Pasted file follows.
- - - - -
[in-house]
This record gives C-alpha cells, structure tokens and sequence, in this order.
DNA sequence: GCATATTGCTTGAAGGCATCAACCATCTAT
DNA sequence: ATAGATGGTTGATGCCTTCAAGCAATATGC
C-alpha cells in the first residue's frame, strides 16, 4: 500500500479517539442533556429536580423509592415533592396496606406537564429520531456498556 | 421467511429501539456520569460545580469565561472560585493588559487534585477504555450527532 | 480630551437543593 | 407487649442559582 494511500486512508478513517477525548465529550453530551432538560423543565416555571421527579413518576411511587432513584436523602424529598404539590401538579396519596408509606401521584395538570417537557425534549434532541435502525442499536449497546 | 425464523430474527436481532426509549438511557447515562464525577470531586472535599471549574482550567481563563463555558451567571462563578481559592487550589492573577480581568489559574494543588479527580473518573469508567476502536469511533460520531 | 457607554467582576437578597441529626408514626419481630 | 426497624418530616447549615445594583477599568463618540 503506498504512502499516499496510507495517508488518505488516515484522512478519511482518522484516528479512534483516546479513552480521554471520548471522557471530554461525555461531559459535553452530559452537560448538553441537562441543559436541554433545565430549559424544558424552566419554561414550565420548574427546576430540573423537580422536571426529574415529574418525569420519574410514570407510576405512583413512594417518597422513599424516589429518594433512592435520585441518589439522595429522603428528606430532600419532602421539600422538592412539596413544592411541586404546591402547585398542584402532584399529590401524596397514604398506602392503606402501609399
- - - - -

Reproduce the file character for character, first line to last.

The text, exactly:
[in-house]
This record gives C-alpha cells, structure tokens and sequence, in this order.
DNA sequence: GCATATTGCTTGAAGGCATCAACCATCTAT
DNA sequence: ATAGATGGTTGATGCCTTCAAGCAATATGC
C-alpha cells in the first residue's frame, strides 16, 4: 500500500479517539442533556429536580423509592415533592396496606406537564429520531456498556 | 421467511429501539456520569460545580469565561472560585493588559487534585477504555450527532 | 480630551437543593 | 407487649442559582 494511500486512508478513517477525548465529550453530551432538560423543565416555571421527579413518576411511587432513584436523602424529598404539590401538579396519596408509606401521584395538570417537557425534549434532541435502525442499536449497546 | 425464523430474527436481532426509549438511557447515562464525577470531586472535599471549574482550567481563563463555558451567571462563578481559592487550589492573577480581568489559574494543588479527580473518573469508567476502536469511533460520531 | 457607554467582576437578597441529626408514626419481630 | 426497624418530616447549615445594583477599568463618540 503506498504512502499516499496510507495517508488518505488516515484522512478519511482518522484516528479512534483516546479513552480521554471520548471522557471530554461525555461531559459535553452530559452537560448538553441537562441543559436541554433545565430549559424544558424552566419554561414550565420548574427546576430540573423537580422536571426529574415529574418525569420519574410514570407510576405512583413512594417518597422513599424516589429518594433512592435520585441518589439522595429522603428528606430532600419532602421539600422538592412539596413544592411541586404546591402547585398542584402532584399529590401524596397514604398506602392503606402501609399